In short, Plaintiffs' argument appears to be that there was no pleading, order or other paper filed in state court providing grounds for removal. Peabody v. Maud Van Cortland Hill Schroll Trust, 892 F.2d 772, 775 (9th Cir.1989) ("The record of the state court is considered the sole source from which to ascertain whether a case originally not removable has since become removable."); Cecena v. Allstate Ins. Co, 2005 WL 2893780, *2 (N.D. Cal. Nov. 2, 2005) (discussing applicability of traditional rule requiring a voluntary act of the plaintiff to justify removal of an action not initially removable); cf. Fehlman v. McCaffrey, 2010 WL 1959534, *4-5 (D. Or. Apr. 14, 2010) (removing defendants did not need to await entry of an order in state court dismissing non-diverse defendant before removing).

Regardless of whether removal was premature, however, Plaintiffs did not timely move to remand based on a procedural defect. A motion to remand for procedural defects must be made within 30 days after the filing of the removal notice. 28 U.S.C. § 1447(c). In this case, Bakersfield Defendants filed a removal notice in August 2010. Plaintiffs did not file their remand motion until January 11, 2011, which is beyond the thirty-day limit for procedural defects.

Subject Matter Jurisdiction

Plaintiffs also contend that the Court lacks subject matter jurisdiction because neither the operative pleading at the time of removal nor the current pleading contain civil rights causes of action. Federal courts have "original jurisdiction of all civil actions arising under the Constitution, laws, or treaties of the United States." 28 U.S.C. § 1331. Pursuant to the well-pleaded complaint rule, "federal jurisdiction exists only when a federal question is presented on the face of the plaintiff's properly pleaded complaint." Caterpillar Inc. v. Williams, 482 U.S. 386, 392 (1987). Here, Plaintiffs never filed a complaint in state court alleging civil rights violations or causes of action arising under the Constitution, laws or treaties of the United States. Further, the current operative complaint contains only state law claims.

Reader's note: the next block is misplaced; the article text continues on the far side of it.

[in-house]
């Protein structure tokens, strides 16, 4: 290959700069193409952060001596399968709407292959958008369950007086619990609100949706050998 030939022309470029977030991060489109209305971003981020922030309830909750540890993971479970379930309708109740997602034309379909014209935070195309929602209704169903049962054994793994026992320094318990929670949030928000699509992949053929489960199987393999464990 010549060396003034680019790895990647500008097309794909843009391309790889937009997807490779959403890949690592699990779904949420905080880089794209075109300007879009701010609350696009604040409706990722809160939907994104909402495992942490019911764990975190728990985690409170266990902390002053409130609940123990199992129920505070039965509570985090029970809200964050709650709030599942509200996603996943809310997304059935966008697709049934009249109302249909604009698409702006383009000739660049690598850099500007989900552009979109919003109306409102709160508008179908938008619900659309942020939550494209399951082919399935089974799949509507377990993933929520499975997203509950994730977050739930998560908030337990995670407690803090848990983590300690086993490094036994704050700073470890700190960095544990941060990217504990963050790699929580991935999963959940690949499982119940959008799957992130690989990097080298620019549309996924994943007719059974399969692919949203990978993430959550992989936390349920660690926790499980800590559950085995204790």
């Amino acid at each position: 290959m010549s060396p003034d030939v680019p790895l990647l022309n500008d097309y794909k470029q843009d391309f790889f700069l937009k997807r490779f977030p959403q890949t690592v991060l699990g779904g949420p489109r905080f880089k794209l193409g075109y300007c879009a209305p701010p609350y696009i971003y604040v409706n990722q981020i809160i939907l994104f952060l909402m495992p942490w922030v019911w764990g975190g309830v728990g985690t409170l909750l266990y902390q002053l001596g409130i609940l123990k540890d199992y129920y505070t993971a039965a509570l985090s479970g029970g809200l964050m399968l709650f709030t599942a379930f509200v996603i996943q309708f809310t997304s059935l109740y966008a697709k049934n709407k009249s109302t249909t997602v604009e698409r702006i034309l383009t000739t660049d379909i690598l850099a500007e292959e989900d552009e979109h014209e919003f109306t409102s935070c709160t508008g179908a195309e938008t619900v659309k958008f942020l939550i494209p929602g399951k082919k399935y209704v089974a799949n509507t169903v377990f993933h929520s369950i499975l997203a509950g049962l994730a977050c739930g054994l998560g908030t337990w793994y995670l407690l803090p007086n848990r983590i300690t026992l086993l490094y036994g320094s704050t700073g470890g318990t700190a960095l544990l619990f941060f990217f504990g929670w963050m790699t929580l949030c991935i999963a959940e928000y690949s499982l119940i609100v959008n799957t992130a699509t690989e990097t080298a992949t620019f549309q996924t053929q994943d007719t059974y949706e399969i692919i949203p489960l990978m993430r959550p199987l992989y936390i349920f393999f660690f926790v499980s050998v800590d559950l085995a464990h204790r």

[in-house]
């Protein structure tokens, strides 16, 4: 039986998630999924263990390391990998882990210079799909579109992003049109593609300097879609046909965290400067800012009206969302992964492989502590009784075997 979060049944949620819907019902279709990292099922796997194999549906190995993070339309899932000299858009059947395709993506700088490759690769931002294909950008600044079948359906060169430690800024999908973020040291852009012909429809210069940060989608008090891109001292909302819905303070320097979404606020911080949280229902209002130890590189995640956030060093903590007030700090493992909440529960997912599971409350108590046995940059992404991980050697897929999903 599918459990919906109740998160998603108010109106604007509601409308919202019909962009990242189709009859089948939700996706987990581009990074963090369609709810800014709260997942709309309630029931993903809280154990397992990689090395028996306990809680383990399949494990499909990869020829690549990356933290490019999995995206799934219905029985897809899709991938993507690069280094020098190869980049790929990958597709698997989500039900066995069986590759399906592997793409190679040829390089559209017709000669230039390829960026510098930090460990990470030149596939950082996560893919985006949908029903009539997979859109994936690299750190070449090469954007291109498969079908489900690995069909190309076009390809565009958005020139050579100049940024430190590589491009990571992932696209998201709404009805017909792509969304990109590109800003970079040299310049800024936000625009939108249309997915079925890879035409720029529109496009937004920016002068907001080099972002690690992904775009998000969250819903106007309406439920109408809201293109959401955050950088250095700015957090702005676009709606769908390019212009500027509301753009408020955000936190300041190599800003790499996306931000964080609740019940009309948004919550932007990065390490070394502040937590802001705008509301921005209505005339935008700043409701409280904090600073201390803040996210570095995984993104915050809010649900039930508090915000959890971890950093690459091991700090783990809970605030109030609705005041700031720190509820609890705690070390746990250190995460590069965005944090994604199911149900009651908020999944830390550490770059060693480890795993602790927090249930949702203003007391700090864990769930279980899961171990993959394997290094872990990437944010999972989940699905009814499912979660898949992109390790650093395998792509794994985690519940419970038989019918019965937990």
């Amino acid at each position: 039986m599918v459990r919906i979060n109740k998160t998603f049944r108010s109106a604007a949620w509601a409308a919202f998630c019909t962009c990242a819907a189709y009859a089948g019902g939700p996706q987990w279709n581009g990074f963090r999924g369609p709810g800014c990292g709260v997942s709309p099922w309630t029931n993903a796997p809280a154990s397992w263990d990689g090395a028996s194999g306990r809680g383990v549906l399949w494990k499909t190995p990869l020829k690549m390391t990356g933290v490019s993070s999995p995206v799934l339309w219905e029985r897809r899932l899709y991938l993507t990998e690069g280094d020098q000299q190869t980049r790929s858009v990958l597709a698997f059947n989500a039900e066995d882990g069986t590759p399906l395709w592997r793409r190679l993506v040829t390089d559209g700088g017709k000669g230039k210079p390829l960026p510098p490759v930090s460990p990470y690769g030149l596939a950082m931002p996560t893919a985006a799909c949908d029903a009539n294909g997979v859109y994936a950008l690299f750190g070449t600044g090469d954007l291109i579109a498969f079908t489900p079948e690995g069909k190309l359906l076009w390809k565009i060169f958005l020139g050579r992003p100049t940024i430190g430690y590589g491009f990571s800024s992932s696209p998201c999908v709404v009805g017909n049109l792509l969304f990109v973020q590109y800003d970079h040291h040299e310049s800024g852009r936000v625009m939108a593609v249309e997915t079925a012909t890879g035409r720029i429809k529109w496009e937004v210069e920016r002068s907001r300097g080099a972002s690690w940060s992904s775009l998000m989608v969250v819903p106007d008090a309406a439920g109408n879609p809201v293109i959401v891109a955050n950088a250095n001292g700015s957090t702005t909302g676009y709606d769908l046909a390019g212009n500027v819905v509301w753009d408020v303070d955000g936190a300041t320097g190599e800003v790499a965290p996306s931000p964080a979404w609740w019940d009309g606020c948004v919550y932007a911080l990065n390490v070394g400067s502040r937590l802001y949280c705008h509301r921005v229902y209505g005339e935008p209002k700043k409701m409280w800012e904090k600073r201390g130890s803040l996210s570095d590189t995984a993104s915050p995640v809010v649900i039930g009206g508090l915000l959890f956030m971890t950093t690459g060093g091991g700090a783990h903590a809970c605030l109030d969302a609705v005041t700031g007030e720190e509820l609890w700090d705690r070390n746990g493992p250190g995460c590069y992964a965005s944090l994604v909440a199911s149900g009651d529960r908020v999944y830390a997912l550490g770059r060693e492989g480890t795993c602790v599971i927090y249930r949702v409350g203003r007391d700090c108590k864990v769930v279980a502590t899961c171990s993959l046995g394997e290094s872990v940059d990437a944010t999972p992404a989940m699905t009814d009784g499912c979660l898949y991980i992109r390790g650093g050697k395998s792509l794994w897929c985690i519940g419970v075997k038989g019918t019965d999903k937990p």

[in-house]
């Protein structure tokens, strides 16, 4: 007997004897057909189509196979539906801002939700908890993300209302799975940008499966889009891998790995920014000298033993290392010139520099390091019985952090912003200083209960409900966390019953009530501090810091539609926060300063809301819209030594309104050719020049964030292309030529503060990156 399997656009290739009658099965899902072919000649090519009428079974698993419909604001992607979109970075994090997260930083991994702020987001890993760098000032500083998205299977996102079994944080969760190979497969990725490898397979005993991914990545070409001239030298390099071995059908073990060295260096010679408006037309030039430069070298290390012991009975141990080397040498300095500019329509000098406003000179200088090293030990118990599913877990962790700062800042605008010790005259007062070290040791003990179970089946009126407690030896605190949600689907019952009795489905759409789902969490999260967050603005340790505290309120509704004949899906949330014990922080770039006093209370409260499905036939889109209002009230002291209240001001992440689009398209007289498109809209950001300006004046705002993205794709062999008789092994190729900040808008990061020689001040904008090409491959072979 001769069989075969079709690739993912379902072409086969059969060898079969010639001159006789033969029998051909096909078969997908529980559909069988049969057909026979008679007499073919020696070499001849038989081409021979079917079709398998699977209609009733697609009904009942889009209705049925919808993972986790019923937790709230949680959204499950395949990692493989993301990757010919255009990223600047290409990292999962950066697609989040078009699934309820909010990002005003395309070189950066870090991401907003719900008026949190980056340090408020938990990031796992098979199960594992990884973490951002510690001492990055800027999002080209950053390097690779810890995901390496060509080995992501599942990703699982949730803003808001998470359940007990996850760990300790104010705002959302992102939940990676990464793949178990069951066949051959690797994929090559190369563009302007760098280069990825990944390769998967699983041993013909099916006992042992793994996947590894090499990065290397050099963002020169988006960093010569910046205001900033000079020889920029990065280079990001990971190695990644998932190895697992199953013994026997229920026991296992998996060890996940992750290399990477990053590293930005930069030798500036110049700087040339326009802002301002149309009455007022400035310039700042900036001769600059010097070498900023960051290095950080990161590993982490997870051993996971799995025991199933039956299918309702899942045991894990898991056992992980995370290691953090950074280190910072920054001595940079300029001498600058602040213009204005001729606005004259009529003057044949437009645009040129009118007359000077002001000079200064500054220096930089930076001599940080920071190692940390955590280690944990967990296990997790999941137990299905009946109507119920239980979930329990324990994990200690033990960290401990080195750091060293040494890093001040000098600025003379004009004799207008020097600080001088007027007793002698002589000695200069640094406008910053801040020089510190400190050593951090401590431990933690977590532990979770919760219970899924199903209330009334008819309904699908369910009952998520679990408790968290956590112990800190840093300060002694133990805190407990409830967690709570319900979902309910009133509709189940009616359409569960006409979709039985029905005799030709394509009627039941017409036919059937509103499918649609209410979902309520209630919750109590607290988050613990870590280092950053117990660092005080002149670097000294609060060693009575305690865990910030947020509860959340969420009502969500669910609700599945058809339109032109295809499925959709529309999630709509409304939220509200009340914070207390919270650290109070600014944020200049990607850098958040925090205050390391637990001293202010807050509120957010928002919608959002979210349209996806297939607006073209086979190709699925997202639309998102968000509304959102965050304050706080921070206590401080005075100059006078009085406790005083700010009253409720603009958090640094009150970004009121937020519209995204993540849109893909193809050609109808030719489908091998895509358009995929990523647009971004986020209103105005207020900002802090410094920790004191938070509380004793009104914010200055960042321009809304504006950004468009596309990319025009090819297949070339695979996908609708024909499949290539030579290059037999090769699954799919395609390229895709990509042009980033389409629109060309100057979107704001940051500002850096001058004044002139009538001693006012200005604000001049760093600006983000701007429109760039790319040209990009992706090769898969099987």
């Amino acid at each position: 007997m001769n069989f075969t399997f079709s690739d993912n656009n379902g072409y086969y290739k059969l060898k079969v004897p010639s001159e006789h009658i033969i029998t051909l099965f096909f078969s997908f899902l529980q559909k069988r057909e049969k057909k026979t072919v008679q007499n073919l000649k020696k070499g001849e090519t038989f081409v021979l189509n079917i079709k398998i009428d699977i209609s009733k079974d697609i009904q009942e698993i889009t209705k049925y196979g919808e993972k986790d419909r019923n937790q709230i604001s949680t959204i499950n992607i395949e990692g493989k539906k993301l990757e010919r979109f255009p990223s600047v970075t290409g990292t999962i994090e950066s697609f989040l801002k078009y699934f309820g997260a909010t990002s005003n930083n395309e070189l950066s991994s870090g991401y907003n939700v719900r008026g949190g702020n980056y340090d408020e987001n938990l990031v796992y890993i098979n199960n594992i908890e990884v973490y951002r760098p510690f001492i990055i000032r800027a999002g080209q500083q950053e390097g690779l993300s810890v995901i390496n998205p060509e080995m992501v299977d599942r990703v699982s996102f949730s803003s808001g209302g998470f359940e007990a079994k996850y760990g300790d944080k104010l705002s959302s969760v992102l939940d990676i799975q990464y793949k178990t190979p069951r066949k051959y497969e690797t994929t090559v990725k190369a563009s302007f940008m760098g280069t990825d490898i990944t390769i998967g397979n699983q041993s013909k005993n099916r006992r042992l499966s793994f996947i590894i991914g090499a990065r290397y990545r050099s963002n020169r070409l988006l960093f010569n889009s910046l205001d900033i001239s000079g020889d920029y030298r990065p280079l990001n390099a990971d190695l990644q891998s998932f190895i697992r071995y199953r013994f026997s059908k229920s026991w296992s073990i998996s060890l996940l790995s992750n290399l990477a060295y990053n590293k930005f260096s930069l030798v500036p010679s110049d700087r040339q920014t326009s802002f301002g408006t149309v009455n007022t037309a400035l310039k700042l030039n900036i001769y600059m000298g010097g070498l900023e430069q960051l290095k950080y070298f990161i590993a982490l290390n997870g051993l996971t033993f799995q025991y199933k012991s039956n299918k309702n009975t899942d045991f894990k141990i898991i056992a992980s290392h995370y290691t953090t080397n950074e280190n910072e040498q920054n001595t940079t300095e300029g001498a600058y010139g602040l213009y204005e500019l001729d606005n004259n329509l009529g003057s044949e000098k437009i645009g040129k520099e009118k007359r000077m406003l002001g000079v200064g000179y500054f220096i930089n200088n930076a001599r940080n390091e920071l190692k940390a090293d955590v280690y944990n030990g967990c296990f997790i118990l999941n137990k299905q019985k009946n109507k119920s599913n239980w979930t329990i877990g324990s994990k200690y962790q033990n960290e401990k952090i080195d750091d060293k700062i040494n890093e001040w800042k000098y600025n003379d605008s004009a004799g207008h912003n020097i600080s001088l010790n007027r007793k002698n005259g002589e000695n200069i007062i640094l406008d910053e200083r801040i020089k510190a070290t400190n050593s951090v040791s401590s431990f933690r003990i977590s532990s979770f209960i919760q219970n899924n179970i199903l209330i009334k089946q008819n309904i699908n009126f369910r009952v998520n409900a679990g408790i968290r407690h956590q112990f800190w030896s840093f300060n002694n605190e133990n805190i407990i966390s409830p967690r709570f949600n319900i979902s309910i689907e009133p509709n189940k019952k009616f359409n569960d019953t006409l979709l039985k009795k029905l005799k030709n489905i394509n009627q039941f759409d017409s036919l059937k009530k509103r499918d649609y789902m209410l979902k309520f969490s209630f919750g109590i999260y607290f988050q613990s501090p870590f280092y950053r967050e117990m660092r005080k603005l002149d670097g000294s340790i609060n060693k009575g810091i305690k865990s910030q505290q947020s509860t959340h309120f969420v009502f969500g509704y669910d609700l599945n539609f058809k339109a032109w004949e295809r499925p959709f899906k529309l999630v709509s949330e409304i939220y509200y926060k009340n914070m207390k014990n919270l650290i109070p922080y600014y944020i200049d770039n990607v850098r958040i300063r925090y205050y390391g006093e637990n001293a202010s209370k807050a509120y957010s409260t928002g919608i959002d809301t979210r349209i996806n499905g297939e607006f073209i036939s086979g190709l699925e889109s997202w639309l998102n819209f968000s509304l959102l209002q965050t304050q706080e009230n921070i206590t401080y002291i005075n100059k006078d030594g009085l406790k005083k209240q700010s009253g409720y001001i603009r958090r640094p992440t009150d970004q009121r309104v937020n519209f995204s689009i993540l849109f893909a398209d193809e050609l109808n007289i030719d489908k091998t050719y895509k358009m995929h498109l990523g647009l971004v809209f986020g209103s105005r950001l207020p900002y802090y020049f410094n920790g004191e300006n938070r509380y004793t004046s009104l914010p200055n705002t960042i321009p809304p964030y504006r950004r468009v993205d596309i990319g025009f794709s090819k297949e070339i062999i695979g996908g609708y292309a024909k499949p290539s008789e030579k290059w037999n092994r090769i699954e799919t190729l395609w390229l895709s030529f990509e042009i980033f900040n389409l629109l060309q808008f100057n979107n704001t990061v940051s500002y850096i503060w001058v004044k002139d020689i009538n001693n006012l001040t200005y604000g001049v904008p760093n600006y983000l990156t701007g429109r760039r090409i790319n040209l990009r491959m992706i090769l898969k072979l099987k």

In opposition, Bakersfield Defendants essentially argue untimeliness of the motion. Specifically, Bakersfield Defendants contend that Plaintiffs' motion is barred by the thirty-day time limit in 28 U.S. C. § 1447(c). Section 1147(c) provides that a motion to remand "on the basis of any defect other than lack of subject matter jurisdiction must be made within 30 days after the filing of the notice of removal." Thus, the time limit applies to remand motions based on procedural defects, not subject matter jurisdiction. If at any time before final judgment it appears that the district court lacks subject matter jurisdiction, the case must be remanded. 28 U.S.C. § 1447(c).

Bakersfield Defendants also argue untimeliness because their responsive pleading was not due until February 10, 2011. Bakersfield Defendants claim it is improper to require an opposition to the remand motion before they file their responsive pleading and they asked that the hearing be rescheduled. Bakersfield Defendants' position is without merit.